12 Magnesium Mg mæɡˈniːziəm listen
13 Aluminium Al ˌæljəˈmɪniəm;ˌæləˈmɪniəm
ˌæljəˈmɪniəm;ˌæləˈmɪniəm
listen
14 Silicon Si ˈsɪlɪkən listen
15 Phosphorus P ˈfɒsfərəs
ˈfɑːsfərəs
listen
16 Sulfur S ˈsʌlfə(r)
ˈsʌlfər
listen
17 Chlorine Cl ˈklɔːriːn listen
18 Argon Ar ˈɑːɡɒn
ˈklɔːriːn
listen
19 Potassium K pəˈtæsiəm listen
20 Calcium Ca ˈkælsiəm listen
21 Scandium Sc ˈskændiəm listen
22 Titanium Ti tɪˈteɪniəm listen
23 Vanadium V vəˈneɪdiəm listen
24 Chromium Cr ˈkrəʊmiəm
ˈkroʊmiəm
listen
25 Manganese Mn ˈmæŋɡəniːz listen
26 Iron Fe ˈaɪən
ˈaɪərn
listen
27 Cobalt Co ˈkəʊbɔːlt
ˈkoʊbɔːlt
listen
28 Nickel Ni ˈnɪkl listen
29 Copper Cu ˈkɒpə(r)
ˈkɑːpər
listen
30 Zinc Zn zɪŋk listen
31 Gallium Ga ˈɡæliəm listen
32 Germanium Ge dʒɜːˈmeɪniəm
dʒɜːrˈmeɪniəm
listen
33 Arsenic As ˈɑːsnɪk
ˈɑːrsnɪk
listen
34 Selenium Se səˈliːniəm listen
35 Bromine Br ˈbrəʊmiːn
ˈbroʊmiːn
listen
36 Krypton Kr ˈkrɪptɒn
ˈkrɪptɑːn
listen
37 Rubidium Rb rʊˈbɪdiəm listen
38 Strontium Sr ˈstrɒntiəm;ˈstrɒnʃiəm
ˈstrɑːntiəm;ˈstrɑːnʃiəm
listen
39 Yttrium Y ˈɪtriəm listen
40 Zirconium Zr zɜːˈkəʊniəm
zɜːrˈkoʊniəm
listen
41 Niobium Nb naɪˈəʊbiəm
naɪˈoʊbiəm
listen
42 Molybdenum Mo məˈlɪbdənəm listen
43 Technetium Tc tekˈniːʃɪəm listen
44 Ruthenium Ru ruːˈθiːniəm listen
45 Rhodium Rh ˈrəʊdiəm
ˈroʊdiəm
listen
46 Palladium Pd pəˈleɪdiəm listen
47 Silver Ag ˈsɪlvə(r)
ˈsɪlvər
listen
48 Cadmium Cd ˈkædmiəm listen
49 Indium In ˈɪndiəm listen
50 Tin Sn tɪn listen
51 Antimony Sb ˈæntɪməni
ˈæntɪmoʊni
listen
52 Tellurium Te teˈljʊəriəm
teˈlʊriəm
listen
53 Iodine I ˈaɪədiːn
ˈaɪədaɪn
listen
54 Xenon Xe ˈzenɒn;ˈziːnɒn
ˈzenɑːn;ˈziːnɑːn
listen
55 Caesium Cs ˈsiːziəm listen
56 Barium Ba ˈbeəriəm
ˈberiəm
listen
57 Lanthanum La ˈlænθənəm listen
58 Cerium Ce ˈsɪəriəm
ˈsɪriəm
listen
59 Praseodymium Pr ˌpreɪziəʊˈdɪmiəm
ˌpreɪzioʊˈdɪmiəm
listen
60 Neodymium Nd ˌniːəʊˈdɪmiəm
ˌniːoʊˈdɪmiəm
listen
61 Promethium Pm prəˈmiːθiəm
prəˈmiːθiəm
listen
62 Samarium Sm səˈmeəriəm
səˈmeriəm
listen
63 Europium Eu jʊərˈəʊpiəm
jʊrˈoʊpiəm
listen
64 Gadolinium Gd ˌɡædəˈlɪniəm listen
65 Terbium Tb ˈtɜːbiəm
ˈtɜːrbiəm
listen
66 Dysprosium Dy dɪsˈprəʊziəm
dɪsˈproʊziəm
listen
67 Holmium Ho ˈhəʊlmiəm
ˈhoʊlmiəm
listen
68 Erbium Er ˈɜːbiəm
ˈɜːrbiəm
listen
69 Thulium Tm ˈθuːliəm;ˈθjuːliəm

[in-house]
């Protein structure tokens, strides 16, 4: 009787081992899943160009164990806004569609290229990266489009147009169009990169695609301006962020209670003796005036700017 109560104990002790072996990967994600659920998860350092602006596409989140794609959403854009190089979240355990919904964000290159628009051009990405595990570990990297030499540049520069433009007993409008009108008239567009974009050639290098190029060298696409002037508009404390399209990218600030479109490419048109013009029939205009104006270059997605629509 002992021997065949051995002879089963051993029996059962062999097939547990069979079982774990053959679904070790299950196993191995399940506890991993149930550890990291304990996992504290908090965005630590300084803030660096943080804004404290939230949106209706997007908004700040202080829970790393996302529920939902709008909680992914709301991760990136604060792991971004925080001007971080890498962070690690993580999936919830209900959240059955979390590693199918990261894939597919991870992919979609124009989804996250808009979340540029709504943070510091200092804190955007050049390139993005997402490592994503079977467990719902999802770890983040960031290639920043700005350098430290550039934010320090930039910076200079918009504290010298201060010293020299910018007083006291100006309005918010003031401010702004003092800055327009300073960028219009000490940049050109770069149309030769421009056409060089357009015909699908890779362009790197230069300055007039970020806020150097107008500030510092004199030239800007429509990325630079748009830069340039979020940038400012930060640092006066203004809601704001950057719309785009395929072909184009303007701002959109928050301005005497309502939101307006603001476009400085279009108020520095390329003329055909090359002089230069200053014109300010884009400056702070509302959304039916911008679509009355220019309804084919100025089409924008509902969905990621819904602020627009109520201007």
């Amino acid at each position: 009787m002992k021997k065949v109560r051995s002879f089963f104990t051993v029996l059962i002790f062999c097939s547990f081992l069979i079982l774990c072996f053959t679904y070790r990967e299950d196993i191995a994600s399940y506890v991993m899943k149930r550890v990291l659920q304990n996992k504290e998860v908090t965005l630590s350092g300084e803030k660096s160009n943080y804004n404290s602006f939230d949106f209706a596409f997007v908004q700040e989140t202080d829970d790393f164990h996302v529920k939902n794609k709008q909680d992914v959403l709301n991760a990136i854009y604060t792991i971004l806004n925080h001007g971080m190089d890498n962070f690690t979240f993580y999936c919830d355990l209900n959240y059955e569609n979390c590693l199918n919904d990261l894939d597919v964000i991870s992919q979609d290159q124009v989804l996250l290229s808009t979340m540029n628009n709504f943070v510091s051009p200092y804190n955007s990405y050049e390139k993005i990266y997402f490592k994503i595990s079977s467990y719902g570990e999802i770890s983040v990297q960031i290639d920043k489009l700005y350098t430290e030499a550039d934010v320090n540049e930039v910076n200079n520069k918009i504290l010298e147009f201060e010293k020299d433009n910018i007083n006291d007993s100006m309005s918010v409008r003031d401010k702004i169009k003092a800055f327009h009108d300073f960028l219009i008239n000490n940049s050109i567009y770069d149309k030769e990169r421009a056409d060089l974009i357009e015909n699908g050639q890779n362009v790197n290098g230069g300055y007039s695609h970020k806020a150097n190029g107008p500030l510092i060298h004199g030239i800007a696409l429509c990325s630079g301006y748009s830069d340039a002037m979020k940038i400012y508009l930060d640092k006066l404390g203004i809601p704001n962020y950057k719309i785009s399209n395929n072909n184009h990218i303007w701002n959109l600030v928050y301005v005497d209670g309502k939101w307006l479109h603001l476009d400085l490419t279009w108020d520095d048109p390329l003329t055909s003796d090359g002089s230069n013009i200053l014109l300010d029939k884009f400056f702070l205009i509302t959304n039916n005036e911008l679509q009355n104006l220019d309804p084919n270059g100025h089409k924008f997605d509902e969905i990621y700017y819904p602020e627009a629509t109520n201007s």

ˈθjuːliəm
listen
70 Ytterbium Yb ɪˈtɜːbiəm
ɪˈtɜːrbiəm
listen
71 Lutetium Lu luːˈtiːʃiəm;luːˈtiːsiəm
luːˈtiːʃiəm
listen
72 Hafnium Hf ˈhæfniəm listen
73 Tantalum Ta ˈtæntələm listen
74 Tungsten W ˈtʌŋstən listen
75 Rhenium Re ˈriːniəm listen
76 Osmium Os ˈɒzmiəm
ˈɑːzmiəm
listen
77 Iridium Ir ɪˈrɪdiəm listen
78 Platinum Pt ˈplætɪnəm listen
79 Gold Au ɡəʊld
ɡoʊld
listen
80 Mercury Hg ˈmɜːkjəri
ˈmɜːrkjəri
listen
81 Thallium Tl ˈθæliəm listen
82 Lead Pb led listen
83 Bismuth Bi ˈbɪzməθ listen
84 Polonium Po pəˈləʊniəm
pəˈloʊniəm
listen
85 Astatine At ˈæstətiːn listen
86 Radon Rn ˈreɪdɒn
ˈreɪdɑːn
listen
87 Francium Fr ˈfrænsiəm listen
88 Radium Ra ˈreɪdiəm listen
89 Actinium Ac ækˈtɪniəm listen
90 Thorium Th ˈθɔːriəm listen
91 Protactinium Pa ˌprəʊtækˈtɪniəm
ˌproʊtækˈtɪniəm
listen
92 Uranium U juˈreɪniəm listen
93 Neptunium Np nepˈtjuːniəm
nepˈtjuːniəm;nepˈtuːniəm
listen
94 Plutonium Pu pluːˈtəʊniəm
pluːˈtoʊniəm
listen
95 Americium Am ˌæməˈrɪsiəm;ˌæməˈrɪʃiəm listen
96 Curium Cm ˈkjʊəriəm
ˈkjʊriəm
listen
97 Berkelium Bk bɜːˈkiːliəm;ˈbɜːkliəm
ˈbɜːrkliəm
listen
98 Californium Cf ˌkælɪˈfɔːniəm
ˌkælɪˈfɔːrniəm
listen
99 Einsteinium Es aɪnˈstaɪniəm
aɪnˈstaɪniəm
listen
100 Fermium Fm ˈfɜːmiəm
ˈfɜːrmiəm
listen
101 Mendelevium Md ˌmendəˈliːviəm;ˌmendəˈleɪviəm listen
102 Nobelium No nəʊˈbiːliəm;nəʊˈbeliəm
noʊˈbiːliəm;noʊˈbeliəm
listen
103 Lawrencium Lr lɒˈrensiəm
lɔːˈrensiəm
listen
104 Rutherfordium Rf ˌrʌðəˈfɔːdiəm
ˌrʌðərˈfɔːrdiəm
listen
105 Dubnium Db ˈdʌbniəm
ˈduːbniəm
listen
106 Seaborgium Sg siːˈbɔːɡiəm
ˈsiːˈbɔːrɡiəm
listen
107 Bohrium Bh ˈbɔːriəm listen
108 Hassium Hs ˈhæsiəm listen
109 Meitnerium Mt maɪtˈnɪəriəm
maɪtˈnɪriəm
listen
110 Darmstadtium Ds ˈdɑːmʃtætiəm
ˈdɑːrmʃtætiəm
listen

False friend alert: to go studying (studieren gehen)

My fellow German native speakers tend to make the mistake of translating the expression studieren gehen as to go studying. However, the correct English expression is to go to university. Moreover, in a previous post, I had pointed out that the noun study is not the English translation of Studium but instead means Studie. Therefore, a study of physics is not a Physikstudium.

Mathematical English: Powers

math-powers

Non-native speakers often struggle when they have to speak about powers. For example, the correct expression used for 10^3 is “ten to the power of three“, although it is common to instead use the shorter form “ten to the three“. Similarly, x^7 is “x to the (power of) seven“. The exponents 2 and 3 (can you think of other examples?) have special names: x^2 is “x squared“, x^3 is “x cubed“. A confusing yet common mistake is to say “ten to three” (which refers to the time of day 2:50) instead of “ten to the three“. If the exponent is negative, for example 10^{-3}, the correct expression is “10 to the (power of) minus three“, but not “10 to the (power of) negative three“. Finally, the correct form for e^x is either “exponential function of x” or, much shorter, “e to the (power of) x“.